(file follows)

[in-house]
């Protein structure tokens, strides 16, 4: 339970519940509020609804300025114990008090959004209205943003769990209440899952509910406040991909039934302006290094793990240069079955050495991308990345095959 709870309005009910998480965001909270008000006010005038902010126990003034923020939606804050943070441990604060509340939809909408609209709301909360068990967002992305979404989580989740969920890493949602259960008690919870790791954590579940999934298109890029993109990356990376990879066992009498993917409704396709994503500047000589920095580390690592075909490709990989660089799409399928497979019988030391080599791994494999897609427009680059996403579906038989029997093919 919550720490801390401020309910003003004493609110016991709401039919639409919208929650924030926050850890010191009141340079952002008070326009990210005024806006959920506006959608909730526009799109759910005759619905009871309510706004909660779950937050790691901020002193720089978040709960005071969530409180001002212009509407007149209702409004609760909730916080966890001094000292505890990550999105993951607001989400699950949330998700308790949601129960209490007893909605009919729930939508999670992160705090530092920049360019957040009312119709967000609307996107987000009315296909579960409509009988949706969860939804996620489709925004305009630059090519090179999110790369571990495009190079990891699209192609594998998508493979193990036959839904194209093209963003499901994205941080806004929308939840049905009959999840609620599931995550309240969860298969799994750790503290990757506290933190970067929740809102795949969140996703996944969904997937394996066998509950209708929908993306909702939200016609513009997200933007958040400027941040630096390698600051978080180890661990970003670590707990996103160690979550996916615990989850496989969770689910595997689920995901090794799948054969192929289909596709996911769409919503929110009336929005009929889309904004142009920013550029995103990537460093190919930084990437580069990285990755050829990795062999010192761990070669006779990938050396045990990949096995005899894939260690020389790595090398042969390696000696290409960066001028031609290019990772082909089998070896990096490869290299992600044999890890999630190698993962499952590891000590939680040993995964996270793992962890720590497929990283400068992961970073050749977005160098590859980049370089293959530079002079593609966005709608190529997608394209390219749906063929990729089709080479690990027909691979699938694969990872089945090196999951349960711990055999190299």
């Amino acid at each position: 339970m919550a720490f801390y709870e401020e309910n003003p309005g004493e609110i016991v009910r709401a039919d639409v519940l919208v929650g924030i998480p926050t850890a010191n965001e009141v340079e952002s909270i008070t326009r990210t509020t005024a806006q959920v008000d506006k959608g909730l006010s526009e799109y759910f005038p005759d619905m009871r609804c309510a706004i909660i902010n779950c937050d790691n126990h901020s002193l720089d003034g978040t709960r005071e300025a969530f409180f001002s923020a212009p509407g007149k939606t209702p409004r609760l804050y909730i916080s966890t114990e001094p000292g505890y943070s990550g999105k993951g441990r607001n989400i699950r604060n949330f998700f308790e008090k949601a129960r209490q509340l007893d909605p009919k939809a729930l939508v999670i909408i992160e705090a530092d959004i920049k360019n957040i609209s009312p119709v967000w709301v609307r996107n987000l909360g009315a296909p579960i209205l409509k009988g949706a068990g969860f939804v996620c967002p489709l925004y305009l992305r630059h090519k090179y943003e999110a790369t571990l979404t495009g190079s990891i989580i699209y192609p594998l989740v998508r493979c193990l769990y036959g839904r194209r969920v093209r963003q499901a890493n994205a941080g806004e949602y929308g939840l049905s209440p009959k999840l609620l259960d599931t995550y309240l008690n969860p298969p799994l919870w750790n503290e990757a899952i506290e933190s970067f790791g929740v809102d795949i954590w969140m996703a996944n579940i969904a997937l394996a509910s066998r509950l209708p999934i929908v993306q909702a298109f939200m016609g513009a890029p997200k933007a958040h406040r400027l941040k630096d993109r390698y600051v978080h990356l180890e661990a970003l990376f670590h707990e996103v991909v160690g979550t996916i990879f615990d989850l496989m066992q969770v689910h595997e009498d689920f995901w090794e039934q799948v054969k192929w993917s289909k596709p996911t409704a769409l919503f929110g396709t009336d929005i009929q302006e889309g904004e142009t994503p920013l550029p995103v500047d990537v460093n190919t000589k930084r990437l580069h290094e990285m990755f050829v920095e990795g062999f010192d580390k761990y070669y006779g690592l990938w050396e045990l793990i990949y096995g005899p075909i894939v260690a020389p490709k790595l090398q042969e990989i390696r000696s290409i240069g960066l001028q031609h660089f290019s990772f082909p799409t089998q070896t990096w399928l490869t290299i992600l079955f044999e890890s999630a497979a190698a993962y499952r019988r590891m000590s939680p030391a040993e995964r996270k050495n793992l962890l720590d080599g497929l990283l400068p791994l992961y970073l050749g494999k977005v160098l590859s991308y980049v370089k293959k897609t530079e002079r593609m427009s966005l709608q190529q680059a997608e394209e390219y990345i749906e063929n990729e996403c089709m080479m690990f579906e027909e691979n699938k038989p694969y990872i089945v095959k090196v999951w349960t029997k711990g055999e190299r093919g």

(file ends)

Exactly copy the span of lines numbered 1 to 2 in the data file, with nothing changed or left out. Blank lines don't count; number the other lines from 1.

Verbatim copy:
[in-house]
């Protein structure tokens, strides 16, 4: 339970519940509020609804300025114990008090959004209205943003769990209440899952509910406040991909039934302006290094793990240069079955050495991308990345095959 709870309005009910998480965001909270008000006010005038902010126990003034923020939606804050943070441990604060509340939809909408609209709301909360068990967002992305979404989580989740969920890493949602259960008690919870790791954590579940999934298109890029993109990356990376990879066992009498993917409704396709994503500047000589920095580390690592075909490709990989660089799409399928497979019988030391080599791994494999897609427009680059996403579906038989029997093919 919550720490801390401020309910003003004493609110016991709401039919639409919208929650924030926050850890010191009141340079952002008070326009990210005024806006959920506006959608909730526009799109759910005759619905009871309510706004909660779950937050790691901020002193720089978040709960005071969530409180001002212009509407007149209702409004609760909730916080966890001094000292505890990550999105993951607001989400699950949330998700308790949601129960209490007893909605009919729930939508999670992160705090530092920049360019957040009312119709967000609307996107987000009315296909579960409509009988949706969860939804996620489709925004305009630059090519090179999110790369571990495009190079990891699209192609594998998508493979193990036959839904194209093209963003499901994205941080806004929308939840049905009959999840609620599931995550309240969860298969799994750790503290990757506290933190970067929740809102795949969140996703996944969904997937394996066998509950209708929908993306909702939200016609513009997200933007958040400027941040630096390698600051978080180890661990970003670590707990996103160690979550996916615990989850496989969770689910595997689920995901090794799948054969192929289909596709996911769409919503929110009336929005009929889309904004142009920013550029995103990537460093190919930084990437580069990285990755050829990795062999010192761990070669006779990938050396045990990949096995005899894939260690020389790595090398042969390696000696290409960066001028031609290019990772082909089998070896990096490869290299992600044999890890999630190698993962499952590891000590939680040993995964996270793992962890720590497929990283400068992961970073050749977005160098590859980049370089293959530079002079593609966005709608190529997608394209390219749906063929990729089709080479690990027909691979699938694969990872089945090196999951349960711990055999190299």